Prevention is better than a cure, and keeping a good healthy, balanced diet along with the proper water conditions will ensure a happy and healthy life for your fish.
Congo Tetras are omnivores and feed on both plants and meat.
In the wild, will you find them feeding on plant matter, insects, worms, crustaceans, algae and other zooplankton. In their natural environment they are mainly insectivores balancing out their diet with some algae.
They are happy to eat live, fresh or flake foods.
You should feed them several times a day in small portions. They should be able to finish these portions in under 3 minutes.
We recommend feeding them high quality flake foods using brine shrimp or bloodworms as a treat.
You should try to provide them with a healthy and diverse diet. Their diet and protein intake tend to influence their appearance and their coloration. The more protein these fish have, the more vivid their color will be.
Given their small size you might want to also grind up their food before feeding them.
Congo Tetras do not have any other special food requirements. As long as you give them a diverse balanced diet, you will have happy fish.
Behavior and Temperament
Congo Tetras are peaceful shoaling fish.
They tend to be very shy and prefer spending their time with other Tetras.
Congo Tetras are benthopelagic fish which means that they live and feed near the bottom of the tank.
If you keep these fish alone they will get very uneasy.
Keeping them in small shoals or schools helps deter aggression. Tension within a group can happen depending on the ratio of males and females in the shoal. You should keep a mix of 2 or 3 females to 1 male or all males to prevent mating aggression.
Tank Set Up and Parameters
Congo Tetras are found in Africa in the Congo River region and in the upper Congo Basin.
Pools and rivers in these regions have tall vegetation and sandy beds often layered with silt and mud. The river beds are scattered with rocks.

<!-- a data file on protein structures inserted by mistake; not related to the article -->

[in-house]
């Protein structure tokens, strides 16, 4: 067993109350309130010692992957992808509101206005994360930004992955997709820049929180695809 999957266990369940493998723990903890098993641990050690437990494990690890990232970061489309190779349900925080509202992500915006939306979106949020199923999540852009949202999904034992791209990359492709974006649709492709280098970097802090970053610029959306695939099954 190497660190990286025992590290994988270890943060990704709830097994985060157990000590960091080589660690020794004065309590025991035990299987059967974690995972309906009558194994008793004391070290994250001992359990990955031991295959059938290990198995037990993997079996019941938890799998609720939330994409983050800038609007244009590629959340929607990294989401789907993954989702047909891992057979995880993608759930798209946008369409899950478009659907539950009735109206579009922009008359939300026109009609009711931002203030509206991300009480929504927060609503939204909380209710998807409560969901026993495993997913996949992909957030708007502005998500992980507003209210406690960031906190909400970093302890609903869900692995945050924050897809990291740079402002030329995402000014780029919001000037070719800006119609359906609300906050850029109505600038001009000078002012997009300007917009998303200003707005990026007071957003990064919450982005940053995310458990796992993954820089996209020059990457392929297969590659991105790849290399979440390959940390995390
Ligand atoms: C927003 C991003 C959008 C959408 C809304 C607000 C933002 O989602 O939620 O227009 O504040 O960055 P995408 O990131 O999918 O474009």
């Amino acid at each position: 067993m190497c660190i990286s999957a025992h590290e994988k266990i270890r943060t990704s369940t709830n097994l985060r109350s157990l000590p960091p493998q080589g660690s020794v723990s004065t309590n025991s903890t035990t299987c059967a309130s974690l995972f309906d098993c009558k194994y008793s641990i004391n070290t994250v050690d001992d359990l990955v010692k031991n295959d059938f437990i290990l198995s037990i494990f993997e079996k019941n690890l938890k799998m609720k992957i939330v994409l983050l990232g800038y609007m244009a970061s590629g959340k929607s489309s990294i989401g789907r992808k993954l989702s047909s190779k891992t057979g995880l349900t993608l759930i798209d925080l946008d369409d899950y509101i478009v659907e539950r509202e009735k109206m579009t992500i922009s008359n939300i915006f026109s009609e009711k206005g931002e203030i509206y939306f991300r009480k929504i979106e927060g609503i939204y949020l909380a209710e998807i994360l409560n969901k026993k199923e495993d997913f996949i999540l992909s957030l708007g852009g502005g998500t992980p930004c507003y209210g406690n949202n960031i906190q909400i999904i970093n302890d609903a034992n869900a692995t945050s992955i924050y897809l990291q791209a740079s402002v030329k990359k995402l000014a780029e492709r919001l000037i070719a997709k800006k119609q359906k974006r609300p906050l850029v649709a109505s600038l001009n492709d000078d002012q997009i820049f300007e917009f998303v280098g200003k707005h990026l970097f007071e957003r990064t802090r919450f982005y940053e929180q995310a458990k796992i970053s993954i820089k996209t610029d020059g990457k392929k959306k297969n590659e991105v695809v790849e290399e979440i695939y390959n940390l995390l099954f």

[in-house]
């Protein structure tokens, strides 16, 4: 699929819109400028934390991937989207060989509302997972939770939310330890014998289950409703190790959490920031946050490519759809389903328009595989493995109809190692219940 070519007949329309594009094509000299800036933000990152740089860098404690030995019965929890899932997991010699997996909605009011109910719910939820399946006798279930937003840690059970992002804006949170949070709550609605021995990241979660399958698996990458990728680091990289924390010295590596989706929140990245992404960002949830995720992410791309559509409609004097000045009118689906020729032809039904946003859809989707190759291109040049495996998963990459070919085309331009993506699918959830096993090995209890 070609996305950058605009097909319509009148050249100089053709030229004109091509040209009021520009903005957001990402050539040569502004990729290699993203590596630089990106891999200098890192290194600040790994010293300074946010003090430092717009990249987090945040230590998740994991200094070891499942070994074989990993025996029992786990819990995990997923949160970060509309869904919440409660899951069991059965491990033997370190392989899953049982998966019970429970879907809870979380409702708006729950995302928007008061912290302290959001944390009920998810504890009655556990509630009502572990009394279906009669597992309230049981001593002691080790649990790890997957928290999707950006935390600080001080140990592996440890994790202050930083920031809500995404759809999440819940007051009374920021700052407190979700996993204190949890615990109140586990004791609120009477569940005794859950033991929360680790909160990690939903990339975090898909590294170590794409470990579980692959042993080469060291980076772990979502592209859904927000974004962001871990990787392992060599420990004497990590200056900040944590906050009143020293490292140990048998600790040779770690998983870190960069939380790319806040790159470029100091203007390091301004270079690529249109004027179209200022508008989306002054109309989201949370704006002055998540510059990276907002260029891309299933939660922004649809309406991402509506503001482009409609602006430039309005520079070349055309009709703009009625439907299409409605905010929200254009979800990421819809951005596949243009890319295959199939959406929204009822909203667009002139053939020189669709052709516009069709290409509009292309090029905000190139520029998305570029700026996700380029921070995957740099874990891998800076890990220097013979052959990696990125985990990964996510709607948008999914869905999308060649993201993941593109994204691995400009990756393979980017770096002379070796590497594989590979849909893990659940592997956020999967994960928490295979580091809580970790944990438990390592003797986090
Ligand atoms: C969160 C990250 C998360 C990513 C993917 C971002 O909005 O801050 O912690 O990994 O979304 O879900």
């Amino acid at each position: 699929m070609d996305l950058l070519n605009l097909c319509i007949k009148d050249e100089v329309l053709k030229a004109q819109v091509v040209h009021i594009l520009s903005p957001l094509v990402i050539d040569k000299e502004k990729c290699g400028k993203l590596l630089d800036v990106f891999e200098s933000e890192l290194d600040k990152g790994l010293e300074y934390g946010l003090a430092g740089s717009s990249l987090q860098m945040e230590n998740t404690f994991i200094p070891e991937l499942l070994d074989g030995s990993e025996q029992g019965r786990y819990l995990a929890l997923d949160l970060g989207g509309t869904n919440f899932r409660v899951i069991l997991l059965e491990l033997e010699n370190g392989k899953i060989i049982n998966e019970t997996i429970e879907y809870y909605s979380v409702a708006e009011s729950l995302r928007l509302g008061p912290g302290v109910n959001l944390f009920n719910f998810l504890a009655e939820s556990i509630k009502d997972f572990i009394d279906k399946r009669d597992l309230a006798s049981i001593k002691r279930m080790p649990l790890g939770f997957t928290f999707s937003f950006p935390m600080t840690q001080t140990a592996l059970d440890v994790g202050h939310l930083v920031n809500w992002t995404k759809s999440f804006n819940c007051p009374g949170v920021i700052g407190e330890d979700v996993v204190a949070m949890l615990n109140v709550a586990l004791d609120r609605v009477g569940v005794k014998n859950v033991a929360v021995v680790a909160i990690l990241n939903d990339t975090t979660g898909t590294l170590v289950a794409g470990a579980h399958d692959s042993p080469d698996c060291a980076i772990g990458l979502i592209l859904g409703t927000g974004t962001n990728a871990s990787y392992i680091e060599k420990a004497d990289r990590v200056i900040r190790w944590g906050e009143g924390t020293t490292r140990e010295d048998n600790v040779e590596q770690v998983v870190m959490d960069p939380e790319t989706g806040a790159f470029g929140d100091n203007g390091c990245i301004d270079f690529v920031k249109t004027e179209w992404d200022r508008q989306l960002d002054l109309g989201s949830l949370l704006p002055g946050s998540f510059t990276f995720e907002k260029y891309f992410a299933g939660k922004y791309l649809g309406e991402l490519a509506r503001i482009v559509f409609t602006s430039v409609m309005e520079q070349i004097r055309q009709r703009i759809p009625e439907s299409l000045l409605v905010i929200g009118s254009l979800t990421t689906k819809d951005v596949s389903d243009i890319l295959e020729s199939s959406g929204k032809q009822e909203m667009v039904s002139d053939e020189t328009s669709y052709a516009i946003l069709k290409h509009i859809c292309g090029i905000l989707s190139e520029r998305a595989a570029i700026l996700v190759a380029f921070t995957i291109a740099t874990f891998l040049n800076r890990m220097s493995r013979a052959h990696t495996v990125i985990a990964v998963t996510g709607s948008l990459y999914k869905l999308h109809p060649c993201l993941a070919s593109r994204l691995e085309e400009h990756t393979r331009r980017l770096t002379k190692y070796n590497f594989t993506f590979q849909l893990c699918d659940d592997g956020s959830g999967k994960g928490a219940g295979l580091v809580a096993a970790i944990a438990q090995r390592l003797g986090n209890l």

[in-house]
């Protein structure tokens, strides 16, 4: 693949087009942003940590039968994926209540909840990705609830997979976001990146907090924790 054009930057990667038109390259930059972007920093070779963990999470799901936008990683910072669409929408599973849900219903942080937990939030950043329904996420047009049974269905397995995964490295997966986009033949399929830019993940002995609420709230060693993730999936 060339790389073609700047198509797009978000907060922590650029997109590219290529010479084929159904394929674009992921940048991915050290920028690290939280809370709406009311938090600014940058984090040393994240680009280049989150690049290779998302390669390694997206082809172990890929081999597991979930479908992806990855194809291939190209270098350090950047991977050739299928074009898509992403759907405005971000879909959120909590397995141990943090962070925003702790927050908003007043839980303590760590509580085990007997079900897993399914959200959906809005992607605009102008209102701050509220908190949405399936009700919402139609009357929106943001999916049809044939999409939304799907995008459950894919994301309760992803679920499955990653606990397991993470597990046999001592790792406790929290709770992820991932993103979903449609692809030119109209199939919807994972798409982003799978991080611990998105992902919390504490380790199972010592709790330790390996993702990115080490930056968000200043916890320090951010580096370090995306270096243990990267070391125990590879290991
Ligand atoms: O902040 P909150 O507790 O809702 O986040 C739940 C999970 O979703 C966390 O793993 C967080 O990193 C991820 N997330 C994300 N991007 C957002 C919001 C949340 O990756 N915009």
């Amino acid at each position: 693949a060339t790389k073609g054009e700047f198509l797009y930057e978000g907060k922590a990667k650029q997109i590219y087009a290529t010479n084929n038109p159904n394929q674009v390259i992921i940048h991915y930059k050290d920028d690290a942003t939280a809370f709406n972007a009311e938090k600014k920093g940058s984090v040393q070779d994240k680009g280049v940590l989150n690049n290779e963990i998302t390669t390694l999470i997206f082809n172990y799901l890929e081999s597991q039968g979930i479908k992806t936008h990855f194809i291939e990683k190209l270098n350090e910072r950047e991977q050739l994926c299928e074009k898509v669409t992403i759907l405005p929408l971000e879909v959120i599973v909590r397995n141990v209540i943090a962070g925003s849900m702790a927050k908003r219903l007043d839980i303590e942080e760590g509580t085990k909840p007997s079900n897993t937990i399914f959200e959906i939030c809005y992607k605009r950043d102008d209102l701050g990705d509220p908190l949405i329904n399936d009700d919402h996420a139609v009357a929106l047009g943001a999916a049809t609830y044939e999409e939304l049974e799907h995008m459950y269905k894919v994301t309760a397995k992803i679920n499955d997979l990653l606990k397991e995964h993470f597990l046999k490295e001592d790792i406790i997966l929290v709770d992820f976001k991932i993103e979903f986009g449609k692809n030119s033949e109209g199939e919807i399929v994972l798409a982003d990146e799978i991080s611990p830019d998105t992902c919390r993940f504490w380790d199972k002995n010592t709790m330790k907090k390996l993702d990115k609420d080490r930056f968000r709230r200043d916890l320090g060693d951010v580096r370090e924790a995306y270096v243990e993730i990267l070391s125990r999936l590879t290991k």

You will always find these fish in quite large populations in these rivers.
A small shoal of six Congo Tetras needs at least a 40 gallon tank.
You should allow an extra 6 gallons of water for each Congo you add.
Water requirements are as follows:
- Temperature: 73-82°F
- pH: 6.0-7.5
- Hardness: 4-18 dGH
Moderate water movement will mimic their natural environment.
These fish are quite hardy; however they are still sensitive to water parameters.
For this reason these fish are recommended to aquarists with a bit of experience. Congo Tetras need regular tank maintenance to keep the water clean. Your fish will lose coloration and their fins might get damaged if the water quality is not optimal.
Replace water regularly with at least 25% of the water changed weekly and up to 50% every other week if the tank is heavily stocked.
To better show their coloration, set up a tank with a dark substrate such as dark gravel or river sand and some vegetation to offer some shelter.
Congo Tetras are more at ease with heavily planted tanks and some open space for free swimming in the middle.
You can decorate your tank as you prefer with drift food and twisted roots.
Breeding Congo Tetras
Breeding ornamental fish such as the Congo Tetras is not the easiest task.
Finding a breeding pair can be quite challenging and they require precise water conditions. They are egg layers and only breed seasonally.
You can purchase a separate 20 gallon breeding tank, with peat filtered water and bright lighting. Light can play an important part because brighter coloration can induce spawning.
They can spawn in pairs or groups with two males for each female. You can encourage breeding by feeding them a rich small live food diet for about 15 days.
To encourage spawning the water should be slightly acidic with a pH of 6.5 to 6.8 with a water hardness of 1.5-3 dGH. Temperature should be quite warm between 77 to 82°F. Filtering water through an air-powered sponge or aquarium safe peat can help with the spawning.
The males will start chasing the females through the tank and among the plants. This can take up to six days.
Once copulation occurs, females will appear with rounded bellies full of eggs and will spawn about 300 eggs.
Females deposit the eggs on plant surfaces; therefore you should provide some plant substrate such as Java Moss or artificial grass. You can also use a mesh to separate the eggs from the parents.
Once they spawn, separate the parents from the eggs, so they do not get eaten.
You should now change the lighting to very dim light as the eggs are sensitive to bright light.
The eggs will hatch in about 6-7 days and the fry will be free swimming in no time. You can feed them brine shrimp or finely crushed flakes right away.
The Congo Tetra is the perfect new addition for most aquariums.
They are colorful, peaceful and resilient fish.
If you find the right tank mates and keep them in a peaceful community they will thrive. Remember unity is strength and Congo Tetras must be kept in a group of at least 6 individuals.
Breeding is a great reward and there is nothing better than a bit of a challenge to watch the eggs hatch.
Are you up for the challenge?
Let us know in the comments section below…